Alfred W. Crosby, Ecological Imperialism—The Biological Expansion of Europe, 900-1900, CUP/Canto, 1993. Distributed by Foundation Books, 2/17 Ansari Road, Daryaganj, New Delhi 110 002. pp. 368.
The success of European imperialism is generally attributed to their superior technology and organizational ability. Alfred Crosby in his highly interpretative work argues that this success has a biological, an ecological component and this is more than a matter of military conquest. He combines the disciplines of history, ecology, geography, anthropology and medicine to arrive at revealing conclusions which delve deeply in to the intricacies of European expansion.
The period of study is 900-1900 AD and the author primarily focusses on European expansion during this period. While most of the native populations are confined to their original homes Europeans are distributed all over the World. He calls the regions outside Europe wherein the people of European descent dominate as Neo Europes. Geographically Neo Europes to a large extent or at least two-thirds lie in the temperate zones, north and constitute North America, Southern South America, Australia and New Zealand. These are important centres of food production and accounted for more than 30 per cent of agricultural exports in 1982. The migration of Europeans and colonization of Neo Europes in the post Columbus era ca*i be attributed to many factors—population explosion, national rivalries, persecution of minorities, and evolved technology for long distance migration. Th'is colonization has to be explained in terms of biogeographical factors rather than in terms of superior military technology and organization.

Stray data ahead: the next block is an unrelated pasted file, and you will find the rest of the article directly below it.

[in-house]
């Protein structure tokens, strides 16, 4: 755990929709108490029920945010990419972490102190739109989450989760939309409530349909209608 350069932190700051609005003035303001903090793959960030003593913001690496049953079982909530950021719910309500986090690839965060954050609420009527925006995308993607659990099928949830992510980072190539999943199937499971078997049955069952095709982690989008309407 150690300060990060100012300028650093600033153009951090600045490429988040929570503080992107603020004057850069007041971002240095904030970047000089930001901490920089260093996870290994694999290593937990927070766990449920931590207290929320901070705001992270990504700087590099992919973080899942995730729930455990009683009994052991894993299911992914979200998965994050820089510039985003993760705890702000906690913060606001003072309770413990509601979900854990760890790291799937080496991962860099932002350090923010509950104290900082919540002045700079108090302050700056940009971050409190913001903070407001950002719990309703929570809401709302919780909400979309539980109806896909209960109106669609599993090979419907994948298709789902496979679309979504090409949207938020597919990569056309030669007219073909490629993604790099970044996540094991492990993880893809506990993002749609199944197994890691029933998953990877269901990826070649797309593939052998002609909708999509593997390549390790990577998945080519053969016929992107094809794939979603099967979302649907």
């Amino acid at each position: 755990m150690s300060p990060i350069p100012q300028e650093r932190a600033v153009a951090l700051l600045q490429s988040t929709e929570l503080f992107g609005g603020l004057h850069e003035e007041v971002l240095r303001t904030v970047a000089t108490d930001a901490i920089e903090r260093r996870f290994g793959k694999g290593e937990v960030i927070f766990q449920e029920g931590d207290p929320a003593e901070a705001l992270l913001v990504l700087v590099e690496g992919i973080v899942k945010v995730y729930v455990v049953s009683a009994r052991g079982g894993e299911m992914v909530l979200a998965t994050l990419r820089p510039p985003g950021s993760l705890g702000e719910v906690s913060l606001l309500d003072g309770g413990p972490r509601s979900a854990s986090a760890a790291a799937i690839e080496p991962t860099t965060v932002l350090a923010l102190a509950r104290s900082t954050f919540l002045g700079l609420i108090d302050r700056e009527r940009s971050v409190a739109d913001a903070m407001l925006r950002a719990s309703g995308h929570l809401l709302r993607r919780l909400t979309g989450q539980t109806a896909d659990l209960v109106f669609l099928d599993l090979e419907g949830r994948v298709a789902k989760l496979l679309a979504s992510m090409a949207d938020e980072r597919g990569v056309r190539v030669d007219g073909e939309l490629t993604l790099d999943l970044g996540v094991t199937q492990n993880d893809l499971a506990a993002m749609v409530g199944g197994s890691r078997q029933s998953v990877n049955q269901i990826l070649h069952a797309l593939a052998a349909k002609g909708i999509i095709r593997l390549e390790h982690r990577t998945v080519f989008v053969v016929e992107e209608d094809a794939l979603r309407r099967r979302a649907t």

The roots of European domination lay in the historical process qf Neolothic revolution. It is only after the man (Homo Sapiens) appeared 40,000 years ago that he migrated from Old World (Europe, Asia and Africa) to the New World (that is Neo Europes) where neither humans nor hominids nor apes of any kind had ever existed and which were dominated by flora and fauna whose from that of Old world and also unadapted to human life. Some 10,000 years ago, the large ice caps melted isolating these populations in their new homelands (Americas and Australia) until Europeans sailed to these lands in the post Columbus era. Neolothic revolution spread at a faster pace in Old world and it involved domestication of large number of plants and animals for intensive agriculture. Compared to this New
Social Scientist, Vol. 25, Nos. 5-6, May-June 19.97